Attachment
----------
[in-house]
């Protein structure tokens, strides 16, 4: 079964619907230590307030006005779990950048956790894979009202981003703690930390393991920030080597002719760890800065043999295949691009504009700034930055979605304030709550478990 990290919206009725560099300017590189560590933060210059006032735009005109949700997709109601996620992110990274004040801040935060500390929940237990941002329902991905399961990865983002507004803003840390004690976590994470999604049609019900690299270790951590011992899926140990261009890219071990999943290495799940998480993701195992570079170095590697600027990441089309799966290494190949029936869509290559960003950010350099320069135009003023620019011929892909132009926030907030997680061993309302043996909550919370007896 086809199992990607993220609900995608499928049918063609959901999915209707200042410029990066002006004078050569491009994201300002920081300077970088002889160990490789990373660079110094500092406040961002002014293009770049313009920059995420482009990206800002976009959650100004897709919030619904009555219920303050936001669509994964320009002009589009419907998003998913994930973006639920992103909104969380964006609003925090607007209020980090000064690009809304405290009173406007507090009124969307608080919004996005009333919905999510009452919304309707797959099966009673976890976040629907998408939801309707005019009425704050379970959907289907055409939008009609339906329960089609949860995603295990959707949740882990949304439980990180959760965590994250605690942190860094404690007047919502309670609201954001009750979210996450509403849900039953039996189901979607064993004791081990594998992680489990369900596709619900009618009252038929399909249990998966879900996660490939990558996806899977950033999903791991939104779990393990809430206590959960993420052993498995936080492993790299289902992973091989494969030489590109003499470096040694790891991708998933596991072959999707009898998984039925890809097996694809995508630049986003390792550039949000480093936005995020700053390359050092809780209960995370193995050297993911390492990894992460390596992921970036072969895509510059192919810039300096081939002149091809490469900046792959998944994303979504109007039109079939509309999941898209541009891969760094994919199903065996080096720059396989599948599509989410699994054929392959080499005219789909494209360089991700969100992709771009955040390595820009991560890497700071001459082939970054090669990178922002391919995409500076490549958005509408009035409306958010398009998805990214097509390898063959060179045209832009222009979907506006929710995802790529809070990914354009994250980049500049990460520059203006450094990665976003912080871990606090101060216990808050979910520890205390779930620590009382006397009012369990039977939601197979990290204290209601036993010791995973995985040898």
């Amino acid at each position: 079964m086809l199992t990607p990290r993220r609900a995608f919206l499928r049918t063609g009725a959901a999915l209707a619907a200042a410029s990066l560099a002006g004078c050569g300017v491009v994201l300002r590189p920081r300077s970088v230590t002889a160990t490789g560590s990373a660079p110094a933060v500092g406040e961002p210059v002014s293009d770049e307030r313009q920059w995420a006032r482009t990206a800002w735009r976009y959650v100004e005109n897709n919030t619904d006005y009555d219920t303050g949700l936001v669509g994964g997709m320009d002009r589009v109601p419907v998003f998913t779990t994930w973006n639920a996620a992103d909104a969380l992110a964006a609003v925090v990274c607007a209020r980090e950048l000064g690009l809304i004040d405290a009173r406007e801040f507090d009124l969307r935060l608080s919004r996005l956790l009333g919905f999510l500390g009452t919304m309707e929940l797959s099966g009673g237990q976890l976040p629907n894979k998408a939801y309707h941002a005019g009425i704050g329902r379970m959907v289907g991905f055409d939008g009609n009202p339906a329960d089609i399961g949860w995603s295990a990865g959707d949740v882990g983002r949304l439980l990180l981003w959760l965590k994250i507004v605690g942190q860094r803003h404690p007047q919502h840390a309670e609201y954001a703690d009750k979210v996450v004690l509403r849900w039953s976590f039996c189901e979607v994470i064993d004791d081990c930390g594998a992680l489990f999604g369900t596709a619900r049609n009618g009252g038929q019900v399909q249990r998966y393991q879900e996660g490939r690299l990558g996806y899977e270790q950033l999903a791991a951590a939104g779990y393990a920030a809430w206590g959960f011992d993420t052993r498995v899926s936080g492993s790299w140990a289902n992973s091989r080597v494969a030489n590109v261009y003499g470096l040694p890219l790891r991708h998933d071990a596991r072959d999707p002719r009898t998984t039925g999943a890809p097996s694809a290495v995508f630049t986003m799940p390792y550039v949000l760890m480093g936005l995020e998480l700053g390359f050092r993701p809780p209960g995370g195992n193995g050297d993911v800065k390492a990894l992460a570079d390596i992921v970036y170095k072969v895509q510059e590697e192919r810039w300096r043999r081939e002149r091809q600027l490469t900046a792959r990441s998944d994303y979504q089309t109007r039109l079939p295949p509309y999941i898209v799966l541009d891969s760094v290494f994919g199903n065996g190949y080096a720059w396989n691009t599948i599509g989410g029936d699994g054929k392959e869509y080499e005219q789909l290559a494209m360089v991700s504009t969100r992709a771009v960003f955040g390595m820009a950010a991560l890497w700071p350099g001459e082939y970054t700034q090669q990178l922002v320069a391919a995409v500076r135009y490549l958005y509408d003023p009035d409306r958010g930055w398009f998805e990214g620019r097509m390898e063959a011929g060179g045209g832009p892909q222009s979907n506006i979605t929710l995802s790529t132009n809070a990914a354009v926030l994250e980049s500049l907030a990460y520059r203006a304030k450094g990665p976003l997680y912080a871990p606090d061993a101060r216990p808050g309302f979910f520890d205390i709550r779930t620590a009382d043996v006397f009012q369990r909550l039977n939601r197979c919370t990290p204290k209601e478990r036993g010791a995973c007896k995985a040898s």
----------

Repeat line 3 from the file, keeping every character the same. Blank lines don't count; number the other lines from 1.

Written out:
């Amino acid at each position: 079964m086809l199992t990607p990290r993220r609900a995608f919206l499928r049918t063609g009725a959901a999915l209707a619907a200042a410029s990066l560099a002006g004078c050569g300017v491009v994201l300002r590189p920081r300077s970088v230590t002889a160990t490789g560590s990373a660079p110094a933060v500092g406040e961002p210059v002014s293009d770049e307030r313009q920059w995420a006032r482009t990206a800002w735009r976009y959650v100004e005109n897709n919030t619904d006005y009555d219920t303050g949700l936001v669509g994964g997709m320009d002009r589009v109601p419907v998003f998913t779990t994930w973006n639920a996620a992103d909104a969380l992110a964006a609003v925090v990274c607007a209020r980090e950048l000064g690009l809304i004040d405290a009173r406007e801040f507090d009124l969307r935060l608080s919004r996005l956790l009333g919905f999510l500390g009452t919304m309707e929940l797959s099966g009673g237990q976890l976040p629907n894979k998408a939801y309707h941002a005019g009425i704050g329902r379970m959907v289907g991905f055409d939008g009609n009202p339906a329960d089609i399961g949860w995603s295990a990865g959707d949740v882990g983002r949304l439980l990180l981003w959760l965590k994250i507004v605690g942190q860094r803003h404690p007047q919502h840390a309670e609201y954001a703690d009750k979210v996450v004690l509403r849900w039953s976590f039996c189901e979607v994470i064993d004791d081990c930390g594998a992680l489990f999604g369900t596709a619900r049609n009618g009252g038929q019900v399909q249990r998966y393991q879900e996660g490939r690299l990558g996806y899977e270790q950033l999903a791991a951590a939104g779990y393990a920030a809430w206590g959960f011992d993420t052993r498995v899926s936080g492993s790299w140990a289902n992973s091989r080597v494969a030489n590109v261009y003499g470096l040694p890219l790891r991708h998933d071990a596991r072959d999707p002719r009898t998984t039925g999943a890809p097996s694809a290495v995508f630049t986003m799940p390792y550039v949000l760890m480093g936005l995020e998480l700053g390359f050092r993701p809780p209960g995370g195992n193995g050297d993911v800065k390492a990894l992460a570079d390596i992921v970036y170095k072969v895509q510059e590697e192919r810039w300096r043999r081939e002149r091809q600027l490469t900046a792959r990441s998944d994303y979504q089309t109007r039109l079939p295949p509309y999941i898209v799966l541009d891969s760094v290494f994919g199903n065996g190949y080096a720059w396989n691009t599948i599509g989410g029936d699994g054929k392959e869509y080499e005219q789909l290559a494209m360089v991700s504009t969100r992709a771009v960003f955040g390595m820009a950010a991560l890497w700071p350099g001459e082939y970054t700034q090669q990178l922002v320069a391919a995409v500076r135009y490549l958005y509408d003023p009035d409306r958010g930055w398009f998805e990214g620019r097509m390898e063959a011929g060179g045209g832009p892909q222009s979907n506006i979605t929710l995802s790529t132009n809070a990914a354009v926030l994250e980049s500049l907030a990460y520059r203006a304030k450094g990665p976003l997680y912080a871990p606090d061993a101060r216990p808050g309302f979910f520890d205390i709550r779930t620590a009382d043996v006397f009012q369990r909550l039977n939601r197979c919370t990290p204290k209601e478990r036993g010791a995973c007896k995985a040898s």